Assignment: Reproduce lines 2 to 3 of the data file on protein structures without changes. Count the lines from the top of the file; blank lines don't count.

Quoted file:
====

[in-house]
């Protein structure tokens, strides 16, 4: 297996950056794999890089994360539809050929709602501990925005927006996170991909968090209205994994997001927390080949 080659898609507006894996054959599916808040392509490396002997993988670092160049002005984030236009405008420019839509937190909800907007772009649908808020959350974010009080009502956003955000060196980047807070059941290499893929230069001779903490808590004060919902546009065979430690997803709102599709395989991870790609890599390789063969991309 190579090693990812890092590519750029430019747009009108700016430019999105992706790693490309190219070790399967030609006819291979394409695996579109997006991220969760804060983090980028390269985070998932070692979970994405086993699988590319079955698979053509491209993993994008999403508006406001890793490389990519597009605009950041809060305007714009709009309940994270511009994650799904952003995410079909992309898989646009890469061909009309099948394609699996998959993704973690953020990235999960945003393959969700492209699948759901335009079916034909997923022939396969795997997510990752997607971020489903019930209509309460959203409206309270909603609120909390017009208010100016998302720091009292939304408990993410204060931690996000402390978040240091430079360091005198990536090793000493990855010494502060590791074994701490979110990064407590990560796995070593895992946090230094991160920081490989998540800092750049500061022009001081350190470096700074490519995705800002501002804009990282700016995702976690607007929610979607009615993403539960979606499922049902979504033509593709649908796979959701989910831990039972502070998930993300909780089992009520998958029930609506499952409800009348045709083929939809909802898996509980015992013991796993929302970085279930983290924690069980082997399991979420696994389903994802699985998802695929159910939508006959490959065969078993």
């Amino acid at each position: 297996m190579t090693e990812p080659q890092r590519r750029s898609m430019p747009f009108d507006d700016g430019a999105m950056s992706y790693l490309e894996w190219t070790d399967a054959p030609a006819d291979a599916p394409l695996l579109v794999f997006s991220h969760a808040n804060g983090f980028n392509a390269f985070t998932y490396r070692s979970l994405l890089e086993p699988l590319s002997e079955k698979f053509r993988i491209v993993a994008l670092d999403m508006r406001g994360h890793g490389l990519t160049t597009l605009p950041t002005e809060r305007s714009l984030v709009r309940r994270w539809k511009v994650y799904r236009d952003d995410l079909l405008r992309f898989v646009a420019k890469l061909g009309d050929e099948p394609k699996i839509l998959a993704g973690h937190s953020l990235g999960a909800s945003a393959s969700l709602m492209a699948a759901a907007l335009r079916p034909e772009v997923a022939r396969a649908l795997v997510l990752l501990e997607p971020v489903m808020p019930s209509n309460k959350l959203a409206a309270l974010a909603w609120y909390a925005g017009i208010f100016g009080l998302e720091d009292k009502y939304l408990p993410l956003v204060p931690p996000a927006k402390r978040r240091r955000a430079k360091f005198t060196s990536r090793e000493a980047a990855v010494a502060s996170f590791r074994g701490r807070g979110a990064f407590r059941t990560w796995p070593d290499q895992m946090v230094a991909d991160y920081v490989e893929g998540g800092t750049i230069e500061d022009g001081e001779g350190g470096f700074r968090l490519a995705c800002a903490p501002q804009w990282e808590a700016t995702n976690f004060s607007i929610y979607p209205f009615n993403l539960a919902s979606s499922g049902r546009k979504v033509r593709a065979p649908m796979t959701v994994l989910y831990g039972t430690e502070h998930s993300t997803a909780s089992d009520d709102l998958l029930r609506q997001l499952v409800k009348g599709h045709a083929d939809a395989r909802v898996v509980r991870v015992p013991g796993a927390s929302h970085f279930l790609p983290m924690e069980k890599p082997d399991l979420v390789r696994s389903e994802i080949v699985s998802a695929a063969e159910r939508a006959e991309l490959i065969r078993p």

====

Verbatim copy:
């Protein structure tokens, strides 16, 4: 297996950056794999890089994360539809050929709602501990925005927006996170991909968090209205994994997001927390080949 080659898609507006894996054959599916808040392509490396002997993988670092160049002005984030236009405008420019839509937190909800907007772009649908808020959350974010009080009502956003955000060196980047807070059941290499893929230069001779903490808590004060919902546009065979430690997803709102599709395989991870790609890599390789063969991309 190579090693990812890092590519750029430019747009009108700016430019999105992706790693490309190219070790399967030609006819291979394409695996579109997006991220969760804060983090980028390269985070998932070692979970994405086993699988590319079955698979053509491209993993994008999403508006406001890793490389990519597009605009950041809060305007714009709009309940994270511009994650799904952003995410079909992309898989646009890469061909009309099948394609699996998959993704973690953020990235999960945003393959969700492209699948759901335009079916034909997923022939396969795997997510990752997607971020489903019930209509309460959203409206309270909603609120909390017009208010100016998302720091009292939304408990993410204060931690996000402390978040240091430079360091005198990536090793000493990855010494502060590791074994701490979110990064407590990560796995070593895992946090230094991160920081490989998540800092750049500061022009001081350190470096700074490519995705800002501002804009990282700016995702976690607007929610979607009615993403539960979606499922049902979504033509593709649908796979959701989910831990039972502070998930993300909780089992009520998958029930609506499952409800009348045709083929939809909802898996509980015992013991796993929302970085279930983290924690069980082997399991979420696994389903994802699985998802695929159910939508006959490959065969078993």
């Amino acid at each position: 297996m190579t090693e990812p080659q890092r590519r750029s898609m430019p747009f009108d507006d700016g430019a999105m950056s992706y790693l490309e894996w190219t070790d399967a054959p030609a006819d291979a599916p394409l695996l579109v794999f997006s991220h969760a808040n804060g983090f980028n392509a390269f985070t998932y490396r070692s979970l994405l890089e086993p699988l590319s002997e079955k698979f053509r993988i491209v993993a994008l670092d999403m508006r406001g994360h890793g490389l990519t160049t597009l605009p950041t002005e809060r305007s714009l984030v709009r309940r994270w539809k511009v994650y799904r236009d952003d995410l079909l405008r992309f898989v646009a420019k890469l061909g009309d050929e099948p394609k699996i839509l998959a993704g973690h937190s953020l990235g999960a909800s945003a393959s969700l709602m492209a699948a759901a907007l335009r079916p034909e772009v997923a022939r396969a649908l795997v997510l990752l501990e997607p971020v489903m808020p019930s209509n309460k959350l959203a409206a309270l974010a909603w609120y909390a925005g017009i208010f100016g009080l998302e720091d009292k009502y939304l408990p993410l956003v204060p931690p996000a927006k402390r978040r240091r955000a430079k360091f005198t060196s990536r090793e000493a980047a990855v010494a502060s996170f590791r074994g701490r807070g979110a990064f407590r059941t990560w796995p070593d290499q895992m946090v230094a991909d991160y920081v490989e893929g998540g800092t750049i230069e500061d022009g001081e001779g350190g470096f700074r968090l490519a995705c800002a903490p501002q804009w990282e808590a700016t995702n976690f004060s607007i929610y979607p209205f009615n993403l539960a919902s979606s499922g049902r546009k979504v033509r593709a065979p649908m796979t959701v994994l989910y831990g039972t430690e502070h998930s993300t997803a909780s089992d009520d709102l998958l029930r609506q997001l499952v409800k009348g599709h045709a083929d939809a395989r909802v898996v509980r991870v015992p013991g796993a927390s929302h970085f279930l790609p983290m924690e069980k890599p082997d399991l979420v390789r696994s389903e994802i080949v699985s998802a695929a063969e159910r939508a006959e991309l490959i065969r078993p």